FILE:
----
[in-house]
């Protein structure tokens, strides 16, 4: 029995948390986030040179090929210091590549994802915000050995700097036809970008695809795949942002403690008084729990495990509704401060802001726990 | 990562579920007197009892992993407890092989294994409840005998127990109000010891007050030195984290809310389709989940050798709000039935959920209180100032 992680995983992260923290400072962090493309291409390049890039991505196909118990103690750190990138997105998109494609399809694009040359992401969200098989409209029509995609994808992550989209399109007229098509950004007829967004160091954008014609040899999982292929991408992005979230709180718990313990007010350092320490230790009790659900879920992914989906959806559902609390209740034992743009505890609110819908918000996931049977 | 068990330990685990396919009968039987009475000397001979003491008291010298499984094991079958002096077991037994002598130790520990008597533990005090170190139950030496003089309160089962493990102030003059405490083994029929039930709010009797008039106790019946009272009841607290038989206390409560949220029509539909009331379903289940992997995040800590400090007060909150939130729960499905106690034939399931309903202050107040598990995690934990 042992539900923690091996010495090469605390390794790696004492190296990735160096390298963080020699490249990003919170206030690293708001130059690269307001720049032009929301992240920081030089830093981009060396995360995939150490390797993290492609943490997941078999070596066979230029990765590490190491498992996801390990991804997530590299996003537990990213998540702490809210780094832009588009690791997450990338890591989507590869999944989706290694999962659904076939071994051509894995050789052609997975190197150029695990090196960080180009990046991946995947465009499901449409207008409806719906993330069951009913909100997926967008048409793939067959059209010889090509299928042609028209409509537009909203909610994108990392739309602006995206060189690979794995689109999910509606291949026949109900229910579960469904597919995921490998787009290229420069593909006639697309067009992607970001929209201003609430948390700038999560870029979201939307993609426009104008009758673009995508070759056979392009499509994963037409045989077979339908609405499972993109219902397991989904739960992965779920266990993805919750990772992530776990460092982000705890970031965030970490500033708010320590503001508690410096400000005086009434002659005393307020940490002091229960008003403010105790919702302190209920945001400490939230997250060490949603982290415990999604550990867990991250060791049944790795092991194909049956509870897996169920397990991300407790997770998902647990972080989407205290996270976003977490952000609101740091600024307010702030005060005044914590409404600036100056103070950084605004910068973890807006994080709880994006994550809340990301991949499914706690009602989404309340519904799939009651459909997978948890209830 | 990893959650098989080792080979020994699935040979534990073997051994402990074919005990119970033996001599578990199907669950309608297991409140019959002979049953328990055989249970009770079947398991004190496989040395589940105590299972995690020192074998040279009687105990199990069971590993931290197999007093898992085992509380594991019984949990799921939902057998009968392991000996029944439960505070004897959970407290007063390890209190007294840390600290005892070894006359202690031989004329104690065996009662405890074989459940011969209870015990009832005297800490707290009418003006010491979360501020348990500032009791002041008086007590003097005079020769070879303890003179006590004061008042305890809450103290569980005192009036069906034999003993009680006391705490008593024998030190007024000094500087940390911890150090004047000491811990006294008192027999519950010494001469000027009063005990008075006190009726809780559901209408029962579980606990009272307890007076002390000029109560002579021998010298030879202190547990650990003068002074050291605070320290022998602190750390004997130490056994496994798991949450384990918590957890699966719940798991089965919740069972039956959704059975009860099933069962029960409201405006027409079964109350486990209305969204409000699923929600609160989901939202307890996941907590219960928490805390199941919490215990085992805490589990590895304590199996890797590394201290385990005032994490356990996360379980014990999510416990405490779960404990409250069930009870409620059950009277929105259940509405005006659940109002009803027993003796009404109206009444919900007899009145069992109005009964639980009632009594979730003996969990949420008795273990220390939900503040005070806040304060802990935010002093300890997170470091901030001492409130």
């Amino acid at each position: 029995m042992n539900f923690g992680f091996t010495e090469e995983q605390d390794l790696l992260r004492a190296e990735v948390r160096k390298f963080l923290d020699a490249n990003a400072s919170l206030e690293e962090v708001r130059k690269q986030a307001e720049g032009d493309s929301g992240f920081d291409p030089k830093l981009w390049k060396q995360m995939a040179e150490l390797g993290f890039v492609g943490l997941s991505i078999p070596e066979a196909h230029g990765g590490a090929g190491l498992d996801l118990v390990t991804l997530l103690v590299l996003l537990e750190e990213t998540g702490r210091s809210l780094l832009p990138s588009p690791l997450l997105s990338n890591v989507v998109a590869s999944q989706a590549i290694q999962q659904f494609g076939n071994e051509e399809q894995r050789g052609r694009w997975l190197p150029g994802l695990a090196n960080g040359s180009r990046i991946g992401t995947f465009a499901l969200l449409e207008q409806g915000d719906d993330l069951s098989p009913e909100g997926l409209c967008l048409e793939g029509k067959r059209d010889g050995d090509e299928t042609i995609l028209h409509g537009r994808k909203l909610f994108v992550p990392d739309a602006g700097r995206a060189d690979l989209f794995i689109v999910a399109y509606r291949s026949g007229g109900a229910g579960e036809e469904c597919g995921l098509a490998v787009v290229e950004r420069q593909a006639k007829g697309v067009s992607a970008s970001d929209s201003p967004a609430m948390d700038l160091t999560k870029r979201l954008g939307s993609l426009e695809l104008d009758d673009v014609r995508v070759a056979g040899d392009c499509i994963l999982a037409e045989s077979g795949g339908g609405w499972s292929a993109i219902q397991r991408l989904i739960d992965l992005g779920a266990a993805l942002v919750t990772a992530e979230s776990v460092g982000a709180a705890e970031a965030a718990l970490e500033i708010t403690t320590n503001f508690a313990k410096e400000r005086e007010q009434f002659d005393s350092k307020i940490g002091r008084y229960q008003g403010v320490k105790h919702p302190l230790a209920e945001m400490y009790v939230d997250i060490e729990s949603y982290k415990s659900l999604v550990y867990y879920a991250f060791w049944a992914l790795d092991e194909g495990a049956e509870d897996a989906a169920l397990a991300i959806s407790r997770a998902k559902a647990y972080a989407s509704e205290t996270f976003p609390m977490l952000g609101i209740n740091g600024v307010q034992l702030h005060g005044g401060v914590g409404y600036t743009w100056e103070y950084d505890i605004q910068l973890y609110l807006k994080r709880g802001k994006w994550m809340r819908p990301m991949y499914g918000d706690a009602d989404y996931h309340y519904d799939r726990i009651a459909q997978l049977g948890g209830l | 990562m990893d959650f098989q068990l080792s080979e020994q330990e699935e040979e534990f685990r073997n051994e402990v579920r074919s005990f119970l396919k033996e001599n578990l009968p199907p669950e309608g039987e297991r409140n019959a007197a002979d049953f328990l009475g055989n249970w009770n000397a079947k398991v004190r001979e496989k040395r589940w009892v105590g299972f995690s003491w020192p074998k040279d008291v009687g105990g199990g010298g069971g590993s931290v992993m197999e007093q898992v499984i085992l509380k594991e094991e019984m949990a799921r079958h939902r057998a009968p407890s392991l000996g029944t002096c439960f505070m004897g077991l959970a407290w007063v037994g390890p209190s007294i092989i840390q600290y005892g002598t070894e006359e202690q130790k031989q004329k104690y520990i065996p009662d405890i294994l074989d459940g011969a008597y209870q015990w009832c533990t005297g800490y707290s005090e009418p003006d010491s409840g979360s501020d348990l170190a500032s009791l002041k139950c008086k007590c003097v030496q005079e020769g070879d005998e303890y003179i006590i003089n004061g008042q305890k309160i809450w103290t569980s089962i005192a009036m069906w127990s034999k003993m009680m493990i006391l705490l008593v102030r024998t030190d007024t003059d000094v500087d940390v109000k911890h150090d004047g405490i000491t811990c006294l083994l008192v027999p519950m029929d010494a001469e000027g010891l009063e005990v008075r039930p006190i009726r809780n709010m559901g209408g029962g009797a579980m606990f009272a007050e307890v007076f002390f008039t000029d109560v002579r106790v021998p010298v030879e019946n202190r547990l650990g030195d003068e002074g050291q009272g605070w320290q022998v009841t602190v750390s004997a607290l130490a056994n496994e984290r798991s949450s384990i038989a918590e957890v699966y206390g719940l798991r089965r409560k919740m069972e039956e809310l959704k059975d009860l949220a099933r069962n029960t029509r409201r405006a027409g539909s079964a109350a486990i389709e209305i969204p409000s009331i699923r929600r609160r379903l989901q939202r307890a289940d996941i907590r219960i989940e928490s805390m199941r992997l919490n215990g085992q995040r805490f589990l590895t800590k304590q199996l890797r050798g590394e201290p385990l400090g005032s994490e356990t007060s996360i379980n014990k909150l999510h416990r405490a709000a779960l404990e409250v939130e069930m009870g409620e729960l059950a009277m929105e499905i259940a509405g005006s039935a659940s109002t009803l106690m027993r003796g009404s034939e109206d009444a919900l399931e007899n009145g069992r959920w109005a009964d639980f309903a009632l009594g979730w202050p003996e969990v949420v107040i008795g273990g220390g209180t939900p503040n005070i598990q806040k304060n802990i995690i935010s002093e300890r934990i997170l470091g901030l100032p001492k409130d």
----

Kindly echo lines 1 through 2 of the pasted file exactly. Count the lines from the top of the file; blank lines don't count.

[in-house]
């Protein structure tokens, strides 16, 4: 029995948390986030040179090929210091590549994802915000050995700097036809970008695809795949942002403690008084729990495990509704401060802001726990 | 990562579920007197009892992993407890092989294994409840005998127990109000010891007050030195984290809310389709989940050798709000039935959920209180100032 992680995983992260923290400072962090493309291409390049890039991505196909118990103690750190990138997105998109494609399809694009040359992401969200098989409209029509995609994808992550989209399109007229098509950004007829967004160091954008014609040899999982292929991408992005979230709180718990313990007010350092320490230790009790659900879920992914989906959806559902609390209740034992743009505890609110819908918000996931049977 | 068990330990685990396919009968039987009475000397001979003491008291010298499984094991079958002096077991037994002598130790520990008597533990005090170190139950030496003089309160089962493990102030003059405490083994029929039930709010009797008039106790019946009272009841607290038989206390409560949220029509539909009331379903289940992997995040800590400090007060909150939130729960499905106690034939399931309903202050107040598990995690934990 042992539900923690091996010495090469605390390794790696004492190296990735160096390298963080020699490249990003919170206030690293708001130059690269307001720049032009929301992240920081030089830093981009060396995360995939150490390797993290492609943490997941078999070596066979230029990765590490190491498992996801390990991804997530590299996003537990990213998540702490809210780094832009588009690791997450990338890591989507590869999944989706290694999962659904076939071994051509894995050789052609997975190197150029695990090196960080180009990046991946995947465009499901449409207008409806719906993330069951009913909100997926967008048409793939067959059209010889090509299928042609028209409509537009909203909610994108990392739309602006995206060189690979794995689109999910509606291949026949109900229910579960469904597919995921490998787009290229420069593909006639697309067009992607970001929209201003609430948390700038999560870029979201939307993609426009104008009758673009995508070759056979392009499509994963037409045989077979339908609405499972993109219902397991989904739960992965779920266990993805919750990772992530776990460092982000705890970031965030970490500033708010320590503001508690410096400000005086009434002659005393307020940490002091229960008003403010105790919702302190209920945001400490939230997250060490949603982290415990999604550990867990991250060791049944790795092991194909049956509870897996169920397990991300407790997770998902647990972080989407205290996270976003977490952000609101740091600024307010702030005060005044914590409404600036100056103070950084605004910068973890807006994080709880994006994550809340990301991949499914706690009602989404309340519904799939009651459909997978948890209830 | 990893959650098989080792080979020994699935040979534990073997051994402990074919005990119970033996001599578990199907669950309608297991409140019959002979049953328990055989249970009770079947398991004190496989040395589940105590299972995690020192074998040279009687105990199990069971590993931290197999007093898992085992509380594991019984949990799921939902057998009968392991000996029944439960505070004897959970407290007063390890209190007294840390600290005892070894006359202690031989004329104690065996009662405890074989459940011969209870015990009832005297800490707290009418003006010491979360501020348990500032009791002041008086007590003097005079020769070879303890003179006590004061008042305890809450103290569980005192009036069906034999003993009680006391705490008593024998030190007024000094500087940390911890150090004047000491811990006294008192027999519950010494001469000027009063005990008075006190009726809780559901209408029962579980606990009272307890007076002390000029109560002579021998010298030879202190547990650990003068002074050291605070320290022998602190750390004997130490056994496994798991949450384990918590957890699966719940798991089965919740069972039956959704059975009860099933069962029960409201405006027409079964109350486990209305969204409000699923929600609160989901939202307890996941907590219960928490805390199941919490215990085992805490589990590895304590199996890797590394201290385990005032994490356990996360379980014990999510416990405490779960404990409250069930009870409620059950009277929105259940509405005006659940109002009803027993003796009404109206009444919900007899009145069992109005009964639980009632009594979730003996969990949420008795273990220390939900503040005070806040304060802990935010002093300890997170470091901030001492409130």